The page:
- The requested change is small or necessary for the PR's correctness: make the requested change, and respond with “Done” or “Fixed” on GitHub to let them know you saw the conversation.
- The requested change is large, would be scope creep, and is not necessary for the correctness of this PR: make a new issue for the requested change (or find an existing issue), and link to it on the comment.
GITHUB GOTCHA: When you are working with GitHub, if you force-push a branch (instead of merging), GitHub does not always know how to update the comments that existed before to display over the new version of the history (even if it’s the same contents). So you effectively lose all the conversation on GitHub up to that point. Better to merge into the base branch and keep the history (only fast-forward) so the GitHub conversations remain in context.
Do not allow scope creep:
- Only make the changes requested.
- Do not implement new features after requesting a review. You can continue to develop locally on a different branch if needed.
- If the change requested would be too much scope creep, then make a new issue for it and link to the said issue instead.
Make sure CI is passing again.
Re-request review from the party that requested changes.
Note about trust: if the PR reviewer presses “Approve” but requests changes, and you do not address them, you will lose their trust.
This post does not discuss how to actually write code, just how to collaborate with others via GitHub when writing code. At RV, we try not to enforce any particular development style on people on their machines: we encourage teammates to use the IDE they want and manage their git history how they want. We only try to enforce basic sanity on GitHub (squash merges only for linear history, require branches to be up to date, etc.). One true thing is that you should know your tools no matter what technique you use to program. Take time to understand Git, IDE, testing tools, CI scripts, etc., to be an effective developer. Chances are, if you have some confusion or general pain point when doing development, the others on your team have already found a way to solve that problem! If not, then the team should discuss and address it.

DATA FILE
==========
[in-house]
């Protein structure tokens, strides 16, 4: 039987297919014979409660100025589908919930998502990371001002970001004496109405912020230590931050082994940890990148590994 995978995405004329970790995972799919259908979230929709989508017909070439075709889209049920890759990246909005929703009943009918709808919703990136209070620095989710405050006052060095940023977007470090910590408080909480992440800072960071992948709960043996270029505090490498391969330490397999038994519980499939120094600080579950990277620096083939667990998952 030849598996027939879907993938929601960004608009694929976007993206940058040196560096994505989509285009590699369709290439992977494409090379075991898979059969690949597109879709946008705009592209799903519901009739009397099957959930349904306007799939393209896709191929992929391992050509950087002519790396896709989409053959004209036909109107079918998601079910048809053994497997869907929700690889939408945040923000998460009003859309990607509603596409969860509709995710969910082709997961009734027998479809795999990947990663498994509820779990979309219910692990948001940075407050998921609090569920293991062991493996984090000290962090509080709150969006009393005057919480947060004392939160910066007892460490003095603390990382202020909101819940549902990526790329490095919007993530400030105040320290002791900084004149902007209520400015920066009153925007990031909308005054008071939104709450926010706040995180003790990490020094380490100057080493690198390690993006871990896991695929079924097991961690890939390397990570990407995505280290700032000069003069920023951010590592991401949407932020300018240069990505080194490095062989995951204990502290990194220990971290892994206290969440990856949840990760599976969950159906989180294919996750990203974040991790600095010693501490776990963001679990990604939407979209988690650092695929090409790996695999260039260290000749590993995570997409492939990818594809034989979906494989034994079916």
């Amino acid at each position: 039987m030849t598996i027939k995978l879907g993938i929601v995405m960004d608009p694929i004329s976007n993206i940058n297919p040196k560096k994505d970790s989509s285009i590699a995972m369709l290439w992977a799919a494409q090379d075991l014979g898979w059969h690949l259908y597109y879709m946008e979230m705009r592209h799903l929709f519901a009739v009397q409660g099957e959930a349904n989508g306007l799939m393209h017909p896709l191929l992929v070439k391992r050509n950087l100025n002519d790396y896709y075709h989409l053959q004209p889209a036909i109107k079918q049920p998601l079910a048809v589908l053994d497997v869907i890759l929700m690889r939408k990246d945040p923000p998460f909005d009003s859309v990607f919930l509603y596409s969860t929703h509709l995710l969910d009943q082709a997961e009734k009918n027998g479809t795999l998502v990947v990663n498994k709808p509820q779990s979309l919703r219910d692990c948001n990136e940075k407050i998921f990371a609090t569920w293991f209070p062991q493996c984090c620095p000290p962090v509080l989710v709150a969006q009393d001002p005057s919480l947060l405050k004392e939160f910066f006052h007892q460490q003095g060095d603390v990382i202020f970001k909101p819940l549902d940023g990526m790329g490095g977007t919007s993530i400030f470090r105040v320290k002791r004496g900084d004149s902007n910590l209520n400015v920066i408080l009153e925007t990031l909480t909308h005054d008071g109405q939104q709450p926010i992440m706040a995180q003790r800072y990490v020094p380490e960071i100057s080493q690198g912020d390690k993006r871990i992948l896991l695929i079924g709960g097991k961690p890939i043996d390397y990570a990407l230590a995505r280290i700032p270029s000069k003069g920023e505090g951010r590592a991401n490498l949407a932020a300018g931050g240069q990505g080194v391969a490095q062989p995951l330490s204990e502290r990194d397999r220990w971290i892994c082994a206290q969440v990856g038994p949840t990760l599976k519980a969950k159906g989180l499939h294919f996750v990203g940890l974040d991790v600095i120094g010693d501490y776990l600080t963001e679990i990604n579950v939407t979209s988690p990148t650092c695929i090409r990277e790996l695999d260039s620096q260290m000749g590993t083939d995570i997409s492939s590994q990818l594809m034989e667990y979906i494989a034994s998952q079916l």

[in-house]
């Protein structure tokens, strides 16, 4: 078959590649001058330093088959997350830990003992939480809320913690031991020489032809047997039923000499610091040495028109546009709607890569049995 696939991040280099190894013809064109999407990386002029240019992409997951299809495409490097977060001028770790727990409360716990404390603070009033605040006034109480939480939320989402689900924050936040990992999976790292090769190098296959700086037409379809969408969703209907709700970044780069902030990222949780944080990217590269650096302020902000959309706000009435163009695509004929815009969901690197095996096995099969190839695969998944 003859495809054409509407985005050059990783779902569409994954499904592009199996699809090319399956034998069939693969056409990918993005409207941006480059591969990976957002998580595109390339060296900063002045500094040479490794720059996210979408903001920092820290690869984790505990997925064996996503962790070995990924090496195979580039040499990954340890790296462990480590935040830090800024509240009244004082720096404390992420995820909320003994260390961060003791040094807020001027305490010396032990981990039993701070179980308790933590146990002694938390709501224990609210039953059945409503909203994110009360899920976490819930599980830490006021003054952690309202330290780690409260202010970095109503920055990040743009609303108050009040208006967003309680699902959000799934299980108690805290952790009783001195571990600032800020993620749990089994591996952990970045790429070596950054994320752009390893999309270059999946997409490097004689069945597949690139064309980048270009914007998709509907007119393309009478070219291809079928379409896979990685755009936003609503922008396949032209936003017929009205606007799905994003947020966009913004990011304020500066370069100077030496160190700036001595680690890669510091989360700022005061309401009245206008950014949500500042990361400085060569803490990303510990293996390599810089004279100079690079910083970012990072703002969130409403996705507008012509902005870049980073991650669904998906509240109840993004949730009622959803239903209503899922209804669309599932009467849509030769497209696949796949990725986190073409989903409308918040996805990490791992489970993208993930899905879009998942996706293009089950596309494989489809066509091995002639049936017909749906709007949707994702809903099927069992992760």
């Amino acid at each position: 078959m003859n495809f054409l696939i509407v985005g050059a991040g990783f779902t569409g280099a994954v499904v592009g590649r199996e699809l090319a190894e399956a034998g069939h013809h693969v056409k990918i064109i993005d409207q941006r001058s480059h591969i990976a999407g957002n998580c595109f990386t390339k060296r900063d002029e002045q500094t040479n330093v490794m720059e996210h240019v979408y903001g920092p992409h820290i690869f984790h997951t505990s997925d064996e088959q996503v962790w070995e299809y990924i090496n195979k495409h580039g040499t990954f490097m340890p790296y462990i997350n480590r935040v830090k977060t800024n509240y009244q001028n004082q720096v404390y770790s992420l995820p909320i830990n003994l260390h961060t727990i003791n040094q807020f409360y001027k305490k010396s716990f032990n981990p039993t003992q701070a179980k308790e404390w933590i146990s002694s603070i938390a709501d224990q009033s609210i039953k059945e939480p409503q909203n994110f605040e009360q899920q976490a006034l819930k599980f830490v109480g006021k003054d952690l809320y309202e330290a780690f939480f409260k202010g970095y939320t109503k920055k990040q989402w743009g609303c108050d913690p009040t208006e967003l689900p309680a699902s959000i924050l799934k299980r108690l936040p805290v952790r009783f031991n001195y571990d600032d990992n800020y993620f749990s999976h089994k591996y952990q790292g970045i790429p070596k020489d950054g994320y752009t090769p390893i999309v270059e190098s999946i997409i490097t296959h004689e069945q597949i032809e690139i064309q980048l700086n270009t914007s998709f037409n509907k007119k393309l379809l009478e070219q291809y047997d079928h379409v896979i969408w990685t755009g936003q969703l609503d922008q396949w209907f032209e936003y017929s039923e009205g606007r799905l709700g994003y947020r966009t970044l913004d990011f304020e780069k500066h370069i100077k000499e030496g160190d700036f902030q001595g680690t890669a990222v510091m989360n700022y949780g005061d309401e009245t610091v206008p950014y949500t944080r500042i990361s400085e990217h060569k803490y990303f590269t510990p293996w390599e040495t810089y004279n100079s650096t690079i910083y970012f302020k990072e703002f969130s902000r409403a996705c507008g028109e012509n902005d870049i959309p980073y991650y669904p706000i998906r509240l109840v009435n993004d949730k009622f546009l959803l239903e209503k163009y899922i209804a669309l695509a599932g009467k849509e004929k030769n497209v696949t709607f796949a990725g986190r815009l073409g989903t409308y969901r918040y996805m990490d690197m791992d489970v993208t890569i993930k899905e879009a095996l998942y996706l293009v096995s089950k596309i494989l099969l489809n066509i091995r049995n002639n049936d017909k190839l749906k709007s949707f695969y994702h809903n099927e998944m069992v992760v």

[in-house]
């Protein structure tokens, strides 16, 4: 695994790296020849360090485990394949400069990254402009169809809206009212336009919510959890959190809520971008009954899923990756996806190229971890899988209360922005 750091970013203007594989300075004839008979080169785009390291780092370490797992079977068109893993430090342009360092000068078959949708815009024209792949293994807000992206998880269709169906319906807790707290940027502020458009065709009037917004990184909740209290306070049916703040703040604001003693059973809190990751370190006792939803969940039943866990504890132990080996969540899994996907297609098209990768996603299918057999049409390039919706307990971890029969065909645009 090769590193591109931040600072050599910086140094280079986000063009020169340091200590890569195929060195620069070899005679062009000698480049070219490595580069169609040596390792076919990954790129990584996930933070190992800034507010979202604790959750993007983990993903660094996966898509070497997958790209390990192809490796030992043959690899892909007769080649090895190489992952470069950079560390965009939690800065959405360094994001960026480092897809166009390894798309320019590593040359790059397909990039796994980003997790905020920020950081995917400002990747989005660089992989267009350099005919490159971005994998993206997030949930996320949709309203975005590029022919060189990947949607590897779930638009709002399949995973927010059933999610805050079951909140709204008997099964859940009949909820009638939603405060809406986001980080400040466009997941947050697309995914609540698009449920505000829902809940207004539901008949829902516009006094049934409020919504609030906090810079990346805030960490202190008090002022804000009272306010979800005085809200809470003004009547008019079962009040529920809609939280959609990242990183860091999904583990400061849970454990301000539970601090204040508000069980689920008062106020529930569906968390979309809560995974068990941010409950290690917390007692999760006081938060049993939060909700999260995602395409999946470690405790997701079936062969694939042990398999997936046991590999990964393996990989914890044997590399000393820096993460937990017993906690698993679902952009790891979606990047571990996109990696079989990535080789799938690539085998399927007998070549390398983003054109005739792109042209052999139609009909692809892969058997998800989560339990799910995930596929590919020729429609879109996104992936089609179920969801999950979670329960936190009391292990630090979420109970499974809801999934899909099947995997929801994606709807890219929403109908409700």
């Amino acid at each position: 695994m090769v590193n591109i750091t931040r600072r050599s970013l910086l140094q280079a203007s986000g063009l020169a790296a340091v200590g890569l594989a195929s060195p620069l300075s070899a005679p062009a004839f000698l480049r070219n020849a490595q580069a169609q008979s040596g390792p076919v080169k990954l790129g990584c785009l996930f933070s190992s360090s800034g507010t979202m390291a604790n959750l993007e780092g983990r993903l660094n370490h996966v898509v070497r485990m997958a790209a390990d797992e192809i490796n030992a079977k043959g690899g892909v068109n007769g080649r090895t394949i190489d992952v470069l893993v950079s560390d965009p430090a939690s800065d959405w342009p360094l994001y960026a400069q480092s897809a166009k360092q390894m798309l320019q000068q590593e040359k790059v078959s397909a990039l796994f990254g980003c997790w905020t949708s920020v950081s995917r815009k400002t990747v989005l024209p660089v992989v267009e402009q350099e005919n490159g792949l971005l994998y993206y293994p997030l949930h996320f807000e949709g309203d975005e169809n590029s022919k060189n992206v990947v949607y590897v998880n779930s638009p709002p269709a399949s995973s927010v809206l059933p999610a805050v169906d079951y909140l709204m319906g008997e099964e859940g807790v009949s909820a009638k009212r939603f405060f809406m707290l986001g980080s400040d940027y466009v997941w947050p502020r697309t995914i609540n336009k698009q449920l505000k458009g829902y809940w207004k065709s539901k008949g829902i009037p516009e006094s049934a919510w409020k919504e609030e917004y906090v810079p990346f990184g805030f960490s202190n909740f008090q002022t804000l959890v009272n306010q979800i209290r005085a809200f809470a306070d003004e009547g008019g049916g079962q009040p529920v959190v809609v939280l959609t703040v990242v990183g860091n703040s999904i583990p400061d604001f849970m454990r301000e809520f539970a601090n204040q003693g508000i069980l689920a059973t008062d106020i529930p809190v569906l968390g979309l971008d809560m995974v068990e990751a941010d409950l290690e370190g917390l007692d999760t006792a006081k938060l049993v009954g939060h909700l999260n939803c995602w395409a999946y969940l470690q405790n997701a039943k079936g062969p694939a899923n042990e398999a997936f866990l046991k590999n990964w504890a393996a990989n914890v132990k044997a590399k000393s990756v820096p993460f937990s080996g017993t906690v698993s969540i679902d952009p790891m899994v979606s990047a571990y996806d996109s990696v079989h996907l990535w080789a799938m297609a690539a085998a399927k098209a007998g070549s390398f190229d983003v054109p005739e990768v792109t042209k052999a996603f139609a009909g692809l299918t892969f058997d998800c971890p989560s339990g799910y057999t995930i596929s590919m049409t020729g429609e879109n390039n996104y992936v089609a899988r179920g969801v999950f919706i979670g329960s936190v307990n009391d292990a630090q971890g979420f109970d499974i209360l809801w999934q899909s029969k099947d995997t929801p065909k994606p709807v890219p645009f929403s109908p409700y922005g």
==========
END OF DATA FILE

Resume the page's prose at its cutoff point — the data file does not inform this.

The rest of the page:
A good read about developing code (short, <2 minutes) is “Simple, correct, fast: in that order” by Drew DeVault. In brief, at RV, we focus on producing code that is: “correct; (simple | fast); complete: in that order.” Note that we differ from the above article in that correctness is prioritized (we are producing software for quality assurance, after all), and performance is prioritized to be balanced with simplicity (our software is compute-intensive, so performance is a deliverable). Completeness is added (the idea of “handling all cases”). Following this philosophy when making and reviewing PRs has led to more maintainable code.
This post does not cover the use of CI (continuous integration) in aiding collaborative coding. Perhaps aiding is too weak a word here; fast, smooth, and ubiquitous CI is essential when developing in a collaborative setting. There are few worse things than pulling in someone else’s changes and suddenly having your local checkout stop working because of breakage introduced by them. At Runtime Verification, we have an extensive and thorough CI infrastructure and emphasize automating as much of the development process as possible. Our projects are complex and span dozens of repos, with internal dependency chains up to 6 or 7 repos deep in some cases. As much as possible, we test changes downstream early and push updates downstream automatically so that all repos use the most recent version of upstream dependencies. Perhaps we will write a post describing our CI setup in the future.
In conclusion, there are many ways teams might work together to improve productivity and efficiency when working remotely in a team environment. These strategies may only work sometimes, and they may only work for some teams. We hope that by sharing the approach that the developers at Runtime Verification use for code development, you might begin to implement and improve your own productive remote working environment.